1

Then using try catch in python you can catch errors and assign them to a variable with the as keyword

try
  do something..
except IOError as e:
  do something with e..

However then trying to do the same thing without knowing the type of error python complains about the syntax.

try
  do something..
except as e:
  do something with e..

Is there any way to catch a default error and assign it to a variable?

8

Yes there is. All exceptions derive from the Exception class.

So you can do:

try:
    doSomething()
except Exception as e:
    doSomethingWithException(e)

It is a kind of catch-all line.

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0

You can also use sys.exc_info(). This allows you to handle exceptions on Python 2.x and Python 3.x with the same code.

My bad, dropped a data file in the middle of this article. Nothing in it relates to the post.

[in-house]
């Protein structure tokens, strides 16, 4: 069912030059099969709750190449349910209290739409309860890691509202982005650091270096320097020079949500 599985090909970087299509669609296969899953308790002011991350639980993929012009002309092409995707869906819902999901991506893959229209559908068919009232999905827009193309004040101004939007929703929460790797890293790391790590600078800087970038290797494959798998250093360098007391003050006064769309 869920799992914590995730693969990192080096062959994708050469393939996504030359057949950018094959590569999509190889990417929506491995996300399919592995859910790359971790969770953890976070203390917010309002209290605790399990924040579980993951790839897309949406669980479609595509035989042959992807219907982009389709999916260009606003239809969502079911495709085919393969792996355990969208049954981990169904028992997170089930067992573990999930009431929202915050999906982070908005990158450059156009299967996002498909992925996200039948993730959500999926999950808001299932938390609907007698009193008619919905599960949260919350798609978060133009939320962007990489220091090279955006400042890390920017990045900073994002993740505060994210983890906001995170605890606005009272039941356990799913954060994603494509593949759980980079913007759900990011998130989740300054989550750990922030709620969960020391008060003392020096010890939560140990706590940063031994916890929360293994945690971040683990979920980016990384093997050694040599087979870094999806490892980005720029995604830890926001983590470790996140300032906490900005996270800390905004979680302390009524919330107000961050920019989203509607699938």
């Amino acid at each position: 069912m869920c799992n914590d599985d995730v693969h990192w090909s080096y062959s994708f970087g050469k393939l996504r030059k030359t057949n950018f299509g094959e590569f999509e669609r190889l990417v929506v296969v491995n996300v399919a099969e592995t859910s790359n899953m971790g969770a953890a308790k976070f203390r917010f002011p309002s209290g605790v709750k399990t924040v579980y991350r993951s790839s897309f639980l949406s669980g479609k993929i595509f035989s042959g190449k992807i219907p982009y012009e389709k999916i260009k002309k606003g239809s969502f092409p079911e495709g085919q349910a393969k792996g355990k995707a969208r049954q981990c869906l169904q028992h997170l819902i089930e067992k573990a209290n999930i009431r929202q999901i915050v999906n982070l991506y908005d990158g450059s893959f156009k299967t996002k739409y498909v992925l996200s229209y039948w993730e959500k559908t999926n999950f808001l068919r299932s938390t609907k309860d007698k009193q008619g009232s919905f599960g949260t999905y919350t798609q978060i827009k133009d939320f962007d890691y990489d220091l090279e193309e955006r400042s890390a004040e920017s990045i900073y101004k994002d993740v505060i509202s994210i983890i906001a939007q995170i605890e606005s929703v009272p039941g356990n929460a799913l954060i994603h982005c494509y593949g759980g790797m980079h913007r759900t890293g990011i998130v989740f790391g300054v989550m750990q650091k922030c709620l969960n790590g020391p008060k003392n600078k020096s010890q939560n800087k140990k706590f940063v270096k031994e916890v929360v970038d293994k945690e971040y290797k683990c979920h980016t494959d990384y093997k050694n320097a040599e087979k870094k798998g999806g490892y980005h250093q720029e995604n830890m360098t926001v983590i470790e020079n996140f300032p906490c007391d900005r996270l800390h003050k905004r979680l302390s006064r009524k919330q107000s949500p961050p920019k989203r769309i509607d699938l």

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0

The conventional manner is:

try:
    do_whatever()
except Exception as e:
    handle_it()

Although it's ill-advised to catch such broad excepts - it's preferable to catch specific exceptions you know you can handle and let anything else propogate.

It's worth noting that KeyboardInterrupt and SystemExit inherit from BaseException and not Exception, so these wouldn't be caught were you expecting to cater for those, but that shouldn't be a problem as they should be handled at the top level anyway.

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